The future of Guatemalan politics
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The future of Guatemalan politics

With recent protests, exposure of wide-scale corruption and the resignation of president Otto Peréz Molina, Guatemala is experiencing rapid change. Elections on September 6 will determine the next leader to run the country.

See also: A history of murder, fraud and corruption in Guatemala

Main candidates

As of September 3, Guatemalan media outlet Prensa Libre predicts previous runner-up Manuel Baldizón, former first lady Sandra Torres and rising underdog Jimmy Morales will move on to the next round of elections. There are 14 candidates in total, including Zury Ríos, daughter of former leader Efraín Ríos Montt.

Before anti-corruption protests escalated, Manuel Baldizón was the frontrunner for Guatemala’s next president. In Guatemala, there has been an unspoken rule that the candidate who came in second in the previous election wins the next one. But a growing anti-corruption sentiment has turned the tide against Baldizón. Polls now predict he will win 22.9 percent of the vote. In late May, a poll predicted he would win 34.5 percent.

Candidate Jimmy Morales’ popularity has soared in recent months. Prensa Libre reports Morales will win 25 percent of the votes on Monday, more than any other candidate. Support for Morales has risen drastically recently because Guatemalans view him as the only candidate who has not been tainted by corruption.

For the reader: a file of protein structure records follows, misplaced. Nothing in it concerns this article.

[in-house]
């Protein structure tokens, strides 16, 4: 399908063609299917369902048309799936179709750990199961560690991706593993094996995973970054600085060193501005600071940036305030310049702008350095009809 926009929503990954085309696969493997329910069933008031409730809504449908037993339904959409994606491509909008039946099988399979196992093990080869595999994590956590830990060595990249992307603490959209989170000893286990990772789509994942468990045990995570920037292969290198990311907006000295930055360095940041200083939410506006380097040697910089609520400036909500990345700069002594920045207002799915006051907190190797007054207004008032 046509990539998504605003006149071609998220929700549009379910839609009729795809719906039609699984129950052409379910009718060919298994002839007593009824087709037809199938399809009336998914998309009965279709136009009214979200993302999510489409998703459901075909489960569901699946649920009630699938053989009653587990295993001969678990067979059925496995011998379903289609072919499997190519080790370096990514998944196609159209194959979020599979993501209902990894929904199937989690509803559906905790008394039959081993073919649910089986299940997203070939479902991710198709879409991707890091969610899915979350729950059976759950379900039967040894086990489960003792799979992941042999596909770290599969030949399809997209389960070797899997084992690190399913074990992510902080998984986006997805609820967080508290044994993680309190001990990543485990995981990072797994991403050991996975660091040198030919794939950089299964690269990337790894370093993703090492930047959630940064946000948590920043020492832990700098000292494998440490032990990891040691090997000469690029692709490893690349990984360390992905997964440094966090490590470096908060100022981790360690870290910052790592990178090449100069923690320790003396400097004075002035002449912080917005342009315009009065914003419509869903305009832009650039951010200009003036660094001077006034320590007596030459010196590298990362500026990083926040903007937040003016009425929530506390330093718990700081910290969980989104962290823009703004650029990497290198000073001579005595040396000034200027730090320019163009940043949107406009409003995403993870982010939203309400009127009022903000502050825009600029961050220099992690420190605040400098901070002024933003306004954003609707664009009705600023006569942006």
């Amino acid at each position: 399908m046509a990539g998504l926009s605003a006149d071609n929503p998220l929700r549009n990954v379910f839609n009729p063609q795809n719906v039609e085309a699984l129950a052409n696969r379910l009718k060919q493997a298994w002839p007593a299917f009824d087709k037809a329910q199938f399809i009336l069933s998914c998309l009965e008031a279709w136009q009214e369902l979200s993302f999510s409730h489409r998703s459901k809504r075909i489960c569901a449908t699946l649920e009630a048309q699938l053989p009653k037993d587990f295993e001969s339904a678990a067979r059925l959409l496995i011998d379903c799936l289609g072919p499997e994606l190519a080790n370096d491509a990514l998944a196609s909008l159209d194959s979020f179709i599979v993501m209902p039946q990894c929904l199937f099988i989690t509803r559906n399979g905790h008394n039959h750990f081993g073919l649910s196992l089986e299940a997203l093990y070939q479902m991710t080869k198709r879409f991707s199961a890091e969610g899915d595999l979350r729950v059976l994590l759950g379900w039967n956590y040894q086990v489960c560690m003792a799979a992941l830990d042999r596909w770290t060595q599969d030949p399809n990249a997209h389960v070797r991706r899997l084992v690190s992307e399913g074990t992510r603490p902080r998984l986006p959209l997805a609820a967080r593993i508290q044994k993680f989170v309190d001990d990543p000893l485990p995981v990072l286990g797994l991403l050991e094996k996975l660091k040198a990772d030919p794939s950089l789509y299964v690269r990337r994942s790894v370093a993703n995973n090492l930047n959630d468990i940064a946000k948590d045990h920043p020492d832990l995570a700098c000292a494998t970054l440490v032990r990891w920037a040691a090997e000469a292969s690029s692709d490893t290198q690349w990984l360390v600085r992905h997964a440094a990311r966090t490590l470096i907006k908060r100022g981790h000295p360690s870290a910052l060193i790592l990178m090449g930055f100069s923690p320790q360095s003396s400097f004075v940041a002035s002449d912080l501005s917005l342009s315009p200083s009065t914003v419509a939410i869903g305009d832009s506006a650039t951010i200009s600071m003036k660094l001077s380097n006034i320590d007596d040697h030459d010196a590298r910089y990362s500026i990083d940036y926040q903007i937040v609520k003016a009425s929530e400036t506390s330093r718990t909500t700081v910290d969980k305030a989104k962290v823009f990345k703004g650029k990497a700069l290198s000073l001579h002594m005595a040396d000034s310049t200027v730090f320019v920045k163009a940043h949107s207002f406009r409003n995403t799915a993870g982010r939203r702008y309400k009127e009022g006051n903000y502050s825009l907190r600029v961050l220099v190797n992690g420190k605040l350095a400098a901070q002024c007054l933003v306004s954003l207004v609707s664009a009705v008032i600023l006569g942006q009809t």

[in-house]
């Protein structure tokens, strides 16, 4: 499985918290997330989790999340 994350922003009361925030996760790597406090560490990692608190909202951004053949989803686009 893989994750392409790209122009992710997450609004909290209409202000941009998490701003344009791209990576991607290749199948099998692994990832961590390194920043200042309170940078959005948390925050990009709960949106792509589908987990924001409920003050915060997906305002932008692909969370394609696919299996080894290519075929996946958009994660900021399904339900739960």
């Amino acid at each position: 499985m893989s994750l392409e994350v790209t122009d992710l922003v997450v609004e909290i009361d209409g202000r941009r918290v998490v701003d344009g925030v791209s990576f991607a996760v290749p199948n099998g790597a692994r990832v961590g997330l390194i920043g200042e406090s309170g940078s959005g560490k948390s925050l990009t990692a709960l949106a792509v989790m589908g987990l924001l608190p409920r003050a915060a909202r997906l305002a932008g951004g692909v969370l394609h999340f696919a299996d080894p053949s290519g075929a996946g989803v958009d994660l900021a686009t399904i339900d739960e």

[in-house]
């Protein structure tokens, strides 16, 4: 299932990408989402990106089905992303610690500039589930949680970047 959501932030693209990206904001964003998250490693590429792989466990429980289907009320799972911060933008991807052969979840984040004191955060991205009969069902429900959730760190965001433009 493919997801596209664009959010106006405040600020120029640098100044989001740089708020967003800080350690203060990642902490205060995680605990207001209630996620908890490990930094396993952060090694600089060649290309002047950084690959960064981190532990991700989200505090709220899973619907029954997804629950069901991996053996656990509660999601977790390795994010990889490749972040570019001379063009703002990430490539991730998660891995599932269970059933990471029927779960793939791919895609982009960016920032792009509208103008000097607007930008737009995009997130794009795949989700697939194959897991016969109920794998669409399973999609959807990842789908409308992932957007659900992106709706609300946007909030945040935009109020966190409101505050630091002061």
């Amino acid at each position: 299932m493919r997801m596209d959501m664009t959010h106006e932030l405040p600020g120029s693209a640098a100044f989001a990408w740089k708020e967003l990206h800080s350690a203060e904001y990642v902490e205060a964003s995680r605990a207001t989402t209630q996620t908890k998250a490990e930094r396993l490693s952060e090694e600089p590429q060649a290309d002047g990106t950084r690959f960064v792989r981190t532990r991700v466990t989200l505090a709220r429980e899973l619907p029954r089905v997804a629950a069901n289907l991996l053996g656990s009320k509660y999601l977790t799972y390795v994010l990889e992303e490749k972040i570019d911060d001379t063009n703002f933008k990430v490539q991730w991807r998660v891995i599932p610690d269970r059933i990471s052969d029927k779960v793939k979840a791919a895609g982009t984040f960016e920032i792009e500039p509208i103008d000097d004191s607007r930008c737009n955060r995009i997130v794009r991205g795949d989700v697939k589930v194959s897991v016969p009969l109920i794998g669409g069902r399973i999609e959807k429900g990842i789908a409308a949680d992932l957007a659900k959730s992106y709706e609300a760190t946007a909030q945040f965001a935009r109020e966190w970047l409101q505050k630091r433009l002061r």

Polls project Sandra Torres, the ex-wife of former president Alvaro Colom, is expected to come in third place in the race with 18.4 percent of the vote. In 2011, Torres divorced Colom to circumvent a law that bans close family members of former presidents from running for office.

Corruption and Clientelism

Although many have protested in urban centers of Guatemala, the country’s rural population has a major say in the elections.

More than 50 percent of Guatemalans live below the poverty line, and these people are particularly susceptible to a vote-buying tactic called clientelism. This is when politicians distribute gifts such as groceries or fertilizer in rural communities in exchange for votes.

Although voting is confidential, this practice is effective in Guatemala and throughout Latin America. This makes it difficult to determine if the demands of outspoken protesters reflect the voice of the entire country.

According to UNICEF, Nearly 25 percent of Guatemalans are illiterate. 50 percent of the population lives outside of urban centers. 48 percent of Guatemalan children experience growth stunting, an indicator of malnutrition.

See more:

Why you should care about Guatemala’s corruption scandal